ARLINGTON, Va. — The Pentagon is extending deployments of more than 10,300 soldiers and Marines in Iraq for two to four months and bringing in an additional 1,500 soldiers from the United States to assist with security in preparation for national elections, set for Jan. 30, defense officials said Wednesday.

U.S. troop levels in Iraq will rise from about 138,000 to more than 150,000 for the period covering the elections, according to Army Brig. Gen. David Rodriguez, deputy director for regional operations in the Joint Staff’s Operations Directorate.

That is the highest number of U.S. troops in Iraq since initial combat operations ended in May 2003, Rodriguez told Pentagon reporters during a Wednesday news conference.

Two battalions of the 82nd Airborne Brigade (the Division Ready Brigade, or DRB), about 1,500 paratroopers, will be sent to Iraq from their base at Fort Bragg, N.C., “shortly” and will be in Iraq by mid-December, Rodriguez told Pentagon reporters.

The DRB, sometimes called the Army’s “911 emergency forces” is designed so that one battalion is able to be deployed within 18 hours of notification, and the second, within 24 hours.

And in Iraq, the following troops have been extended:

About 2,300 Marines from the 31st Marine Expeditionary Unit, which includes Marines from Okinawa, Hawaii and California. The Marines were due to return home in January and will now “come out March 15,” Rodriguez said. Counting their time aboard ship to return to home base, the total deployment for the Marines will be 9½ months, rather than the normal seven months, Rodriguez said.About 4,400 soldiers from the Army’s 2nd Brigade of the 25th Infantry Division, based in Schofield Barracks, Hawaii.The brigade was supposed to return home in the beginning of January, but will now spend an additional 60 days in Iraq, Rodriguez said.About 3,500 soldiers from the 2nd Brigade of the 1st Cavalry Division, Fort Hood, Texas. The 2nd of the 1st Cavalry unit was supposed to return home in November, but was extended to Jan. 12 earlier this fall. Their new redeployment will be “about 45 days past that,” or the end of February, Rodriguez said.About 160 soldiers of the 66th Transportation Company, based in Kaiserslautern, Germany, were due to depart Iraq in early January but instead will stay until early March — “about 60 days more,” Rodriguez said.However, extensions are not unknown for some Marines, Brig. Gen. Robert B. Neller, director of the Marine Corps Operations Division, said during the press conference. He noted that the 26th MEU was sent first to Iraq, then diverted on its way home for a mission in Liberia last year.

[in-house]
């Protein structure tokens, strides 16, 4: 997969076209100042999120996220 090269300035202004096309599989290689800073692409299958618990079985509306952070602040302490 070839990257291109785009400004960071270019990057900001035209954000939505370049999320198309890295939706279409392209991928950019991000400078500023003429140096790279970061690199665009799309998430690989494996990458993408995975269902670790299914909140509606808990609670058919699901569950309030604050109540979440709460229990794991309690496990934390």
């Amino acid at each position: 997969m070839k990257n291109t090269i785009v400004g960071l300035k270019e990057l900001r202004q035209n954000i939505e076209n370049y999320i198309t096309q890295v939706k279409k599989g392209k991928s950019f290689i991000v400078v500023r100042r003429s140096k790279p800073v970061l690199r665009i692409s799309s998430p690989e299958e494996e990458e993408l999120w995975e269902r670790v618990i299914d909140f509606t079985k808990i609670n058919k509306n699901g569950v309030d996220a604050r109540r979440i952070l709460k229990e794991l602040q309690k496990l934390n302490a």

The additional deployment time for the 31st MEU “will have some potential impacts” on the Marine Corps’ rotation schedule, “but we’ll adjust,” Neller said.

The additional troops were requested, Rodriguez said, by “commanders on the ground,” including combat commander Army Gen. John Abizaid, head of the Florida-based U.S. Central Command, which has operational responsibility for Iraq.

Rodriguez warned that U.S. commanders in Iraq are continuing to assess the situation, and that conditions there “may result in additional adjustments” to troop levels.

Nevertheless, at this time, Rodriguez said, “there are no plans to accelerate the deployments” of any Iraq-bound units, including the 3rd Infantry Division, which analysts have suggested in recent weeks might contribute to higher force levels during the election.

Instead of bringing in fresh troops, commanders decided they needed to keep the most experienced troops in Iraq longer, Rodriguez said.

“The ground commanders believe the most experienced troops, the ones who have been there longest … know the ground best,” he said.

Some organizations representing Iraq’s Sunni minority population have pledged to boycott the Jan. 30 elections, and even some members of Iraq’s coalition government have suggested postponing the event until the security situation in the country is stabilized.

But the Bush administration is holding firm to the Jan. 30 event, which is mandated by an interim constitution signed by Iraqi’s provisional government in the spring.

And Rodriguez said that even if the elections are postponed, “the plan is that [the extended troops] will come home at the end of the extension.”

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